In a 1984 article in the journal Mid-Stream , Leslie Newbigin insisted that the basis of the demand for church unity is “the triune nature and action of God.”

He gave this stirring explanation: “Because God the Father has given his Son tous, and in the incarnate Lord Jesus Christ he both freely declared his nature and effectedhis purpose, and because he continues by the work of the Spirit to disclosethat nature and effect that purpose from generation to generation, from race to race,by drawing men and women to him, we are under the obligation of love and faithfulnessto bring every thought, every activity, and every visible form or organizationinto subjection to him. There is one God and one mediator between God andhuman beings in whom he wills to reconcile all things to himself. Therefore thosewho are the bearers of his mission must themselves be reconciled” (4).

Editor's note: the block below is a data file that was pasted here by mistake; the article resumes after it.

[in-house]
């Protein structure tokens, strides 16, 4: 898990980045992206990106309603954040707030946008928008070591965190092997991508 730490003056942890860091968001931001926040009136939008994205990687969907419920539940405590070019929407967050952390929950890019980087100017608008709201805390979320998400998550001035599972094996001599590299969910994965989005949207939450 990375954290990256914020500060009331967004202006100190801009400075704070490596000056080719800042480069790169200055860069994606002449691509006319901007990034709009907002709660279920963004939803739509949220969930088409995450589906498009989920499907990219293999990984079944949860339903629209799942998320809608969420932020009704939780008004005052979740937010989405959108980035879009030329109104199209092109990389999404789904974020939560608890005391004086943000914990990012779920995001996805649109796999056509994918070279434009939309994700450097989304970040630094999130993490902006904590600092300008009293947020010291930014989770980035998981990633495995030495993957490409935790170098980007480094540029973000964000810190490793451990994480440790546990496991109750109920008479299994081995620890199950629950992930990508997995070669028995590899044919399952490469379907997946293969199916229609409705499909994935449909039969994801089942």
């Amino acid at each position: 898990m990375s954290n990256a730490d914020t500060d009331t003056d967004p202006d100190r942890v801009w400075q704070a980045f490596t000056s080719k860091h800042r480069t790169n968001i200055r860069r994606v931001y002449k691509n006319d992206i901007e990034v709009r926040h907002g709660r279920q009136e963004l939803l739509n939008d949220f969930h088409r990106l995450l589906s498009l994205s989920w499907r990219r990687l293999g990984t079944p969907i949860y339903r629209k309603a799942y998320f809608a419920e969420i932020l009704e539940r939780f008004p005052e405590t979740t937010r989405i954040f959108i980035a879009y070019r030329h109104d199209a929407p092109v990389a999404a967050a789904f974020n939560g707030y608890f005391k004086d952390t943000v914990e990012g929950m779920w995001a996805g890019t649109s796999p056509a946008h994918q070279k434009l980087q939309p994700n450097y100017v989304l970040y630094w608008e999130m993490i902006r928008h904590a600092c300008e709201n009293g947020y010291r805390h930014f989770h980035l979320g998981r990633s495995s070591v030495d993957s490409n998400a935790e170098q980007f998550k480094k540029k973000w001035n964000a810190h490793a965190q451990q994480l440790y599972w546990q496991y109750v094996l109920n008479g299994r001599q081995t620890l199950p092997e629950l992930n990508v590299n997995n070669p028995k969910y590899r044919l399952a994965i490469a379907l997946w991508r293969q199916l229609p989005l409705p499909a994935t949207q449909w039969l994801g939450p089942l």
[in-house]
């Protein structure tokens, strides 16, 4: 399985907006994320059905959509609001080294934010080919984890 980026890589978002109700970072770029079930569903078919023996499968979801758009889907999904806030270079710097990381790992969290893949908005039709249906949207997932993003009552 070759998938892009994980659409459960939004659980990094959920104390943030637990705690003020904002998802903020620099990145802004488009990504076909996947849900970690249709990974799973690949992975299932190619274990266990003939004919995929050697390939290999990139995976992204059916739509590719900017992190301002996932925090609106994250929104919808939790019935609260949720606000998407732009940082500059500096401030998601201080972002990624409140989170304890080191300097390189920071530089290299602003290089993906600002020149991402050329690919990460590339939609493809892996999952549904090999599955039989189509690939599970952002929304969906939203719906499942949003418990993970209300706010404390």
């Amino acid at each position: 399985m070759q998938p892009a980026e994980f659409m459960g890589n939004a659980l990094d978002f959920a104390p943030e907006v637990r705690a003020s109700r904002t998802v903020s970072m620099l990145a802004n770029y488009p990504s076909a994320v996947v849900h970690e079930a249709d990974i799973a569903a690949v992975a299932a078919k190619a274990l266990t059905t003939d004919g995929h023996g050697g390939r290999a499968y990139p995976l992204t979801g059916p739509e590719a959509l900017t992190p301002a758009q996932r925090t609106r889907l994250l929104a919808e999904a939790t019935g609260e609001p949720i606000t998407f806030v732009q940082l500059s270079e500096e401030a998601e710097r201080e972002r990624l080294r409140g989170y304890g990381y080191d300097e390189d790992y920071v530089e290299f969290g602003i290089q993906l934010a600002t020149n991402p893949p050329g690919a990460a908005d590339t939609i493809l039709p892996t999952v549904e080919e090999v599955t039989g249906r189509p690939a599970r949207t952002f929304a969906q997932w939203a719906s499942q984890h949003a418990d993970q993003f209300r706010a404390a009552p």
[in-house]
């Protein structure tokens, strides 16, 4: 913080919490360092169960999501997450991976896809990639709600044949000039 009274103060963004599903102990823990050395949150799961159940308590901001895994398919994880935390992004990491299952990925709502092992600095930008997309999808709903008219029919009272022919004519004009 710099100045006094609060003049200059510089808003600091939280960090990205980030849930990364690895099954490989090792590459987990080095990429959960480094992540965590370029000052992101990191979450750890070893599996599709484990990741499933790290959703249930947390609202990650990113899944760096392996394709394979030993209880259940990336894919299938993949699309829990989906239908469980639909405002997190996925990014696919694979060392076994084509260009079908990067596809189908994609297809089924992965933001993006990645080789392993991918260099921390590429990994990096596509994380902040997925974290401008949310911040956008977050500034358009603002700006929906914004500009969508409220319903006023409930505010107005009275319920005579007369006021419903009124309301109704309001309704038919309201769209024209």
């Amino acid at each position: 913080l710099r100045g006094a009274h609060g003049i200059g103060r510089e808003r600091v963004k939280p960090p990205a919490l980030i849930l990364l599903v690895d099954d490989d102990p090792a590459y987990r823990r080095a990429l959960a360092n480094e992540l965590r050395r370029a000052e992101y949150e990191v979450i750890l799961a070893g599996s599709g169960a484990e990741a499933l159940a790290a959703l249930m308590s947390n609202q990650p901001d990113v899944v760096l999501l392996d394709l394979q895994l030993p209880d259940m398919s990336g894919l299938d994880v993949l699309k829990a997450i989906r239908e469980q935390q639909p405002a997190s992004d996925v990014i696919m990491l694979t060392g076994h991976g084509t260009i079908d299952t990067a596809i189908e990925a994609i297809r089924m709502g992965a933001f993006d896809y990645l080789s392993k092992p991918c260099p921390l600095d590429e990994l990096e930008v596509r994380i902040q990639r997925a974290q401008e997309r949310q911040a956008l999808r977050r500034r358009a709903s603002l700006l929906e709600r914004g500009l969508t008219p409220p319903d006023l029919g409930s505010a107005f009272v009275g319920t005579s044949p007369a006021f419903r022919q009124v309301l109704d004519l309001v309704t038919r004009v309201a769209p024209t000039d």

At the same time, he rejected any hint that this Trinitarian account of unity could be set against a Christocentric account: “It is only if Jesus is indeed supreme above every other name or power or principle orprogram that the unity of his people is really essential. He is, in simple fact, the onein whom the Father purposes to unite all people, all nations and all created beings,making peace by the blood of his Cross. Because this is so it is of the very essence ofthe Church that it should be onea sign and firstfruit and instrument of that unity” (5).

“The Basis and Forms of Unity,” Mid-Stream 23 (1984) 1-12.